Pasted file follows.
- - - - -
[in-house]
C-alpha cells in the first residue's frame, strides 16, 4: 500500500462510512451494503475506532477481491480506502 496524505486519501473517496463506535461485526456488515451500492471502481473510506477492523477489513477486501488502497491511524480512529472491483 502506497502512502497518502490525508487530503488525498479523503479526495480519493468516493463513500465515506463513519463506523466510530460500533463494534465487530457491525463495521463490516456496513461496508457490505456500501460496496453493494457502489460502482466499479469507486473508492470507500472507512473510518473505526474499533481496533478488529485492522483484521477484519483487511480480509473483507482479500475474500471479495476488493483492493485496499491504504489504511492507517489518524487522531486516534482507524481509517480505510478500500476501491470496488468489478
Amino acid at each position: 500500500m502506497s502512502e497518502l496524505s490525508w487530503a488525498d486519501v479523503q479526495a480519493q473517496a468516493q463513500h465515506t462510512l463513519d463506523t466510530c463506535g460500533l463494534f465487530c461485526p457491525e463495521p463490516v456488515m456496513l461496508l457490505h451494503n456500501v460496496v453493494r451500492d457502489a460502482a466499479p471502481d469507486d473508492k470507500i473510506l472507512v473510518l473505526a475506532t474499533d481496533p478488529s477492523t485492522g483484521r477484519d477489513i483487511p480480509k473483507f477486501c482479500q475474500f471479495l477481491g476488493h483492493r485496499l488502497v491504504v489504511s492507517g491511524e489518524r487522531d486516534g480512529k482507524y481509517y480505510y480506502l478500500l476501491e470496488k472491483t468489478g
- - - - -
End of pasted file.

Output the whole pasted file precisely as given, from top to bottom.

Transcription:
[in-house]
C-alpha cells in the first residue's frame, strides 16, 4: 500500500462510512451494503475506532477481491480506502 496524505486519501473517496463506535461485526456488515451500492471502481473510506477492523477489513477486501488502497491511524480512529472491483 502506497502512502497518502490525508487530503488525498479523503479526495480519493468516493463513500465515506463513519463506523466510530460500533463494534465487530457491525463495521463490516456496513461496508457490505456500501460496496453493494457502489460502482466499479469507486473508492470507500472507512473510518473505526474499533481496533478488529485492522483484521477484519483487511480480509473483507482479500475474500471479495476488493483492493485496499491504504489504511492507517489518524487522531486516534482507524481509517480505510478500500476501491470496488468489478
Amino acid at each position: 500500500m502506497s502512502e497518502l496524505s490525508w487530503a488525498d486519501v479523503q479526495a480519493q473517496a468516493q463513500h465515506t462510512l463513519d463506523t466510530c463506535g460500533l463494534f465487530c461485526p457491525e463495521p463490516v456488515m456496513l461496508l457490505h451494503n456500501v460496496v453493494r451500492d457502489a460502482a466499479p471502481d469507486d473508492k470507500i473510506l472507512v473510518l473505526a475506532t474499533d481496533p478488529s477492523t485492522g483484521r477484519d477489513i483487511p480480509k473483507f477486501c482479500q475474500f471479495l477481491g476488493h483492493r485496499l488502497v491504504v489504511s492507517g491511524e489518524r487522531d486516534g480512529k482507524y481509517y480505510y480506502l478500500l476501491e470496488k472491483t468489478g